But Chanin brushes everything off as manageable. "With any company, there are always problems. The issue is how to make sure that you are working well together, moving forward together."

Chanin warms to a discussion of how Thai organisations can improve themselves. "The trouble with Thai organisations is that a lot of decisions are in the hands of the boss — the top one or two people. We don’t allow our young people to make mistakes; once they don’t know how to make mistakes, they are afraid of making decisions."

As well, Chanin says that senior people are too sensitive of criticism. "That’s why I always fought with a lot of people much more senior than I am: they could never take even a constructive criticism of what they did. It’s always a one-way communication, and it’s wrong. This is what’s destroying Thailand."

Chanin is equally candid when discussing the tourism industry’s problems today, criticising both hoteliers and the government. "Those who want to do well must travel quite a lot, but Thai hoteliers don’t like to travel. And when they do travel, a lot of them stay in hotels that aren’t expensive, and they usually go for Thai or Chinese food when they go to restaurants."

Chanin argues that this is a false economy; instead they should experience top hotels and a variety of restaurants, so they can come back and make improvements themselves. "A lot of people think that I spend too much money when I travel – but it?s the cheapest learning experience there is."

He also believes hoteliers have failed to target themselves to their customers. "The owners have built hotels for themselves – so you see a lot of funny looking hotels everywhere! If they had asked customers what they wanted, they would have told them, something Thai."

As head of the Thai Hotels Association, Chanin has been trying to talk to the government for the last four years. "But the government has not been a very good listener," he laments. "A lot of people think that hotel industry is doing well, but in fact hotels are doing well in seven destinations only: Phuket, Chiang Mai, Samui, Bangkok to a extent, Pattaya, Hua Hin and Krabi. Only 30 per cent of hotels are doing well. Seventy per cent are bleeding very badly."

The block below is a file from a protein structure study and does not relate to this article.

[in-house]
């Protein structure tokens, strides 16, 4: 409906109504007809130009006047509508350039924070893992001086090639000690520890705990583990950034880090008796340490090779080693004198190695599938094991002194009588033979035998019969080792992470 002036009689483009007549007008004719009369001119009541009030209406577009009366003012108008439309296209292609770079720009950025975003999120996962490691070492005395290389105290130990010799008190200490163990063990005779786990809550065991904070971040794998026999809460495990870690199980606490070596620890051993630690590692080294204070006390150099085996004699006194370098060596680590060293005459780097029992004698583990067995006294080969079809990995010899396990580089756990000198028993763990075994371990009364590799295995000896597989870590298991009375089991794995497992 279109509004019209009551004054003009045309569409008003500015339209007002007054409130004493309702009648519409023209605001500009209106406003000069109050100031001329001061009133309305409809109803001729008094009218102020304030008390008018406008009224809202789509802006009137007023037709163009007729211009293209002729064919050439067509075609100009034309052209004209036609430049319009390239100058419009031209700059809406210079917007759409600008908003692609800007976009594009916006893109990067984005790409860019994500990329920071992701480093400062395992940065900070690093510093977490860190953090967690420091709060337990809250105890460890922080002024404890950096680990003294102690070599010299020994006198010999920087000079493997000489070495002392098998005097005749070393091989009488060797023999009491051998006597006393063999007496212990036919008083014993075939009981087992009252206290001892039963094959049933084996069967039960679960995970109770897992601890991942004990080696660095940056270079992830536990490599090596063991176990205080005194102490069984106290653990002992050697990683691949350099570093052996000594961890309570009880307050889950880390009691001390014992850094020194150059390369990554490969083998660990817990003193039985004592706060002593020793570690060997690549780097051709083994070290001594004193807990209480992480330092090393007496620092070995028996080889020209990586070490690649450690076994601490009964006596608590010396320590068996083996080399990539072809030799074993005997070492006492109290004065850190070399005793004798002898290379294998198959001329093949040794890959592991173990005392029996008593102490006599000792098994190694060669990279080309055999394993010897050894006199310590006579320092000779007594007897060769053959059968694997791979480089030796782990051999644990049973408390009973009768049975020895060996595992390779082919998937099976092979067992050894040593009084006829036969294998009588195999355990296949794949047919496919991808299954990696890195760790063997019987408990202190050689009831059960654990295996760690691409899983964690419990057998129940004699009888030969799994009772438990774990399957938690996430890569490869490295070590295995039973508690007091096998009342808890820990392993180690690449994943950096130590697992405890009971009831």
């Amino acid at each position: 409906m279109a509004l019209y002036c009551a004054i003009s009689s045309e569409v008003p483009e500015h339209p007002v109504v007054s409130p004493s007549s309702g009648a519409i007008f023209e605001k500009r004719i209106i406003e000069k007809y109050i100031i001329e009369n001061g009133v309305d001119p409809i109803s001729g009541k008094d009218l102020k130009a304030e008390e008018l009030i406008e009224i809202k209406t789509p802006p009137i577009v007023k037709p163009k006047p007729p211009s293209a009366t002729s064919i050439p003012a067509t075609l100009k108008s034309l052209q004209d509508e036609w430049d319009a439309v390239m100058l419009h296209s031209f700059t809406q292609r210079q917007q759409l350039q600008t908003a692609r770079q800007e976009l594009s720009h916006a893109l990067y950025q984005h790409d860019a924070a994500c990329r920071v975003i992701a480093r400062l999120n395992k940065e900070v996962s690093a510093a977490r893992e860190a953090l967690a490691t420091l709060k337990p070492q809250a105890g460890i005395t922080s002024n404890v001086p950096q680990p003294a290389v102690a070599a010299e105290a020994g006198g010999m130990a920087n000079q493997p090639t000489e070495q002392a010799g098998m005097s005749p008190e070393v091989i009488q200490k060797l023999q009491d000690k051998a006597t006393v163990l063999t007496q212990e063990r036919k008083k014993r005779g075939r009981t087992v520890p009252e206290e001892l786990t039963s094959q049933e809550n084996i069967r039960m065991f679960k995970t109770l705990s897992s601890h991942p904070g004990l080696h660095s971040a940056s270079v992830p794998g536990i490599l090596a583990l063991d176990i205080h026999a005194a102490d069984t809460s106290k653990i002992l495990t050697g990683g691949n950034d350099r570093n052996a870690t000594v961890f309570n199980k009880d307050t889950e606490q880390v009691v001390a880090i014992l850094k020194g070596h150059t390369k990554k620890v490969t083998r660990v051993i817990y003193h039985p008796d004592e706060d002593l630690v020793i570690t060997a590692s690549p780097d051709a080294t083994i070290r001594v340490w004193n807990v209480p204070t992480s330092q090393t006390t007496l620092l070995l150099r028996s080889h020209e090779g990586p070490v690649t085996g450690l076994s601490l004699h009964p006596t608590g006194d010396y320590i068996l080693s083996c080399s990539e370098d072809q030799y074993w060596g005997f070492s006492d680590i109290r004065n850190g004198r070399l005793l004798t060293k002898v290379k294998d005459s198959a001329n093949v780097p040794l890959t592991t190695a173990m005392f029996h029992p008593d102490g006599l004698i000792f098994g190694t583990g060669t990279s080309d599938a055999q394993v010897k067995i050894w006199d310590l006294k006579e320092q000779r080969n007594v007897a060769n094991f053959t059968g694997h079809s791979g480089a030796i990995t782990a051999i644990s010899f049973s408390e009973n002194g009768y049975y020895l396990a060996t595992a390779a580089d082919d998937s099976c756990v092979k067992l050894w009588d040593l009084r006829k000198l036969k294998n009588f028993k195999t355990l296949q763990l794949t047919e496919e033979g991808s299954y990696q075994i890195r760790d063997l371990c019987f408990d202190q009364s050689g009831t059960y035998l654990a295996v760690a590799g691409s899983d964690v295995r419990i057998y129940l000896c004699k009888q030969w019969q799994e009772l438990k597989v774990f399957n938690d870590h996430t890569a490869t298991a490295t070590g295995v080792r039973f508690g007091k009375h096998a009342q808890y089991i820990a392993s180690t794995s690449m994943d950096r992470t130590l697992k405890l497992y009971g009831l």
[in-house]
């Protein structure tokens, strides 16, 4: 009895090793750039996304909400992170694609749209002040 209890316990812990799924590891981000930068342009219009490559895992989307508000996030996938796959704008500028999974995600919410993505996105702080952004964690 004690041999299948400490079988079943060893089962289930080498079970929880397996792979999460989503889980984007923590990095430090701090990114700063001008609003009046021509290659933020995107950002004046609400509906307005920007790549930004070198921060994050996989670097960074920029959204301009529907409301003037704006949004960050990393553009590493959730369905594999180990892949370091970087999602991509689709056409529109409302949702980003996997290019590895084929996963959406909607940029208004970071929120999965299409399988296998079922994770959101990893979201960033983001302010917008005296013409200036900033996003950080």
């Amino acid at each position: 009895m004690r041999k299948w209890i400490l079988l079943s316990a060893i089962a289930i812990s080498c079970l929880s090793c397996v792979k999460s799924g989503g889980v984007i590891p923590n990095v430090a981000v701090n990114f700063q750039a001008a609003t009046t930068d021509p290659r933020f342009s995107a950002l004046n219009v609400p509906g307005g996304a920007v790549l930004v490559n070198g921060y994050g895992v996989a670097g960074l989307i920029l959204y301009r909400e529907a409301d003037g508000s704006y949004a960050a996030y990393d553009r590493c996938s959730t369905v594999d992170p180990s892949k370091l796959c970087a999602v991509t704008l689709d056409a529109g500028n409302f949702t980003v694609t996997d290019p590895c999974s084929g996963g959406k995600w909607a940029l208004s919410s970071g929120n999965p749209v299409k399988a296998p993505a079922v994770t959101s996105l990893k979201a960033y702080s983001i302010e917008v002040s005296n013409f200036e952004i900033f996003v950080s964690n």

Chanin believes a major objective of the government should be to solve the internal problems of Thai International, the Tourist Authority of Thailand, and the various aviation authorities. "Unless these tourism-related organisations are working together well, then nothing else will work."

When he’s not thinking up constructive ways of improving his industry, Chanin says he likes to read. "I like to read about what people have done. And philosophy – not business anymore." He’s also been learning golf.

Would the father of three — he has two daughters, aged 12 and 14, and a 16 year old son – recommend this industry to his children? "I like the industry because you meet a lot of people, and you have the opportunity to travel a lot. But if they prefer something else – I’ll leave it up to them. For me the most important thing is that they are happy and really enjoy what they do."

As for his own future, Chanin believes that turning fifty will mark an important step in his life. "In five years, I would like to see us being a good regional hotel company. Then I would like to step back a little bit and hopefully there will be other people who could take care of day-to-day affairs. I would like to work more on policy and strategy; a coaching role."

He would also like to teach more. "But, you know," he confides, a little weary perhaps of the battles he has been fighting for so long, "my dream one day is really to become a monk."